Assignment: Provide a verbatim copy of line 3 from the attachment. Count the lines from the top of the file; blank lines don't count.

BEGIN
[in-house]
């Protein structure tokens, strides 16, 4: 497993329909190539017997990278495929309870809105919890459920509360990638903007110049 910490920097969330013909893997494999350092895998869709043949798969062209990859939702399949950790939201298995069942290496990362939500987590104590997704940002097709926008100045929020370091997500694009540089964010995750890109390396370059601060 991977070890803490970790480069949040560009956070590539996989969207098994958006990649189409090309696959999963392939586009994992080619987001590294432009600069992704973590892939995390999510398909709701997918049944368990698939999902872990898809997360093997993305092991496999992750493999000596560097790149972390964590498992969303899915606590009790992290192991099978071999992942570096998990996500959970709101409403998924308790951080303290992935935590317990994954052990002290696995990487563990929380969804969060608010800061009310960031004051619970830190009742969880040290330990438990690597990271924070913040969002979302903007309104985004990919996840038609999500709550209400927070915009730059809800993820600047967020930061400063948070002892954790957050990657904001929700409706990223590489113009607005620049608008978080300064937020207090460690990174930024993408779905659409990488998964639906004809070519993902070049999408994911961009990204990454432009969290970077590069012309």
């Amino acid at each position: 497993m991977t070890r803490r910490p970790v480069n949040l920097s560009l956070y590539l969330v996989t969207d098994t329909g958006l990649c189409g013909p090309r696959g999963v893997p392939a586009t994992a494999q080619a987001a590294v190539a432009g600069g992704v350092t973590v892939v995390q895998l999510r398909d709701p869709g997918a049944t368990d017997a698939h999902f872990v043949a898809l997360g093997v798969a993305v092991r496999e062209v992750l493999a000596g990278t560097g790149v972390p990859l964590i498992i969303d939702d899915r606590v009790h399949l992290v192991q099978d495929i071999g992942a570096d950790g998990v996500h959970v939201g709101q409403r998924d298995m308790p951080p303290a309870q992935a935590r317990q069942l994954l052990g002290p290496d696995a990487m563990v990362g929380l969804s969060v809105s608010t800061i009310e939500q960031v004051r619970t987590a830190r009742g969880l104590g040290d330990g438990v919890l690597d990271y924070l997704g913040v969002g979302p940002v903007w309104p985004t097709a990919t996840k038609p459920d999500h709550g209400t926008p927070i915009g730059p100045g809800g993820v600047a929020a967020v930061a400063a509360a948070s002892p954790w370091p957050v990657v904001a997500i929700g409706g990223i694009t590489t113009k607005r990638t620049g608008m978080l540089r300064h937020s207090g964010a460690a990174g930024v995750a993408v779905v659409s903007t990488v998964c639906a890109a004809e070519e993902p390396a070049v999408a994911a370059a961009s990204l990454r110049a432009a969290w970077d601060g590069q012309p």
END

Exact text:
């Amino acid at each position: 497993m991977t070890r803490r910490p970790v480069n949040l920097s560009l956070y590539l969330v996989t969207d098994t329909g958006l990649c189409g013909p090309r696959g999963v893997p392939a586009t994992a494999q080619a987001a590294v190539a432009g600069g992704v350092t973590v892939v995390q895998l999510r398909d709701p869709g997918a049944t368990d017997a698939h999902f872990v043949a898809l997360g093997v798969a993305v092991r496999e062209v992750l493999a000596g990278t560097g790149v972390p990859l964590i498992i969303d939702d899915r606590v009790h399949l992290v192991q099978d495929i071999g992942a570096d950790g998990v996500h959970v939201g709101q409403r998924d298995m308790p951080p303290a309870q992935a935590r317990q069942l994954l052990g002290p290496d696995a990487m563990v990362g929380l969804s969060v809105s608010t800061i009310e939500q960031v004051r619970t987590a830190r009742g969880l104590g040290d330990g438990v919890l690597d990271y924070l997704g913040v969002g979302p940002v903007w309104p985004t097709a990919t996840k038609p459920d999500h709550g209400t926008p927070i915009g730059p100045g809800g993820v600047a929020a967020v930061a400063a509360a948070s002892p954790w370091p957050v990657v904001a997500i929700g409706g990223i694009t590489t113009k607005r990638t620049g608008m978080l540089r300064h937020s207090g964010a460690a990174g930024v995750a993408v779905v659409s903007t990488v998964c639906a890109a004809e070519e993902p390396a070049v999408a994911a370059a961009s990204l990454r110049a432009a969290w970077d601060g590069q012309p």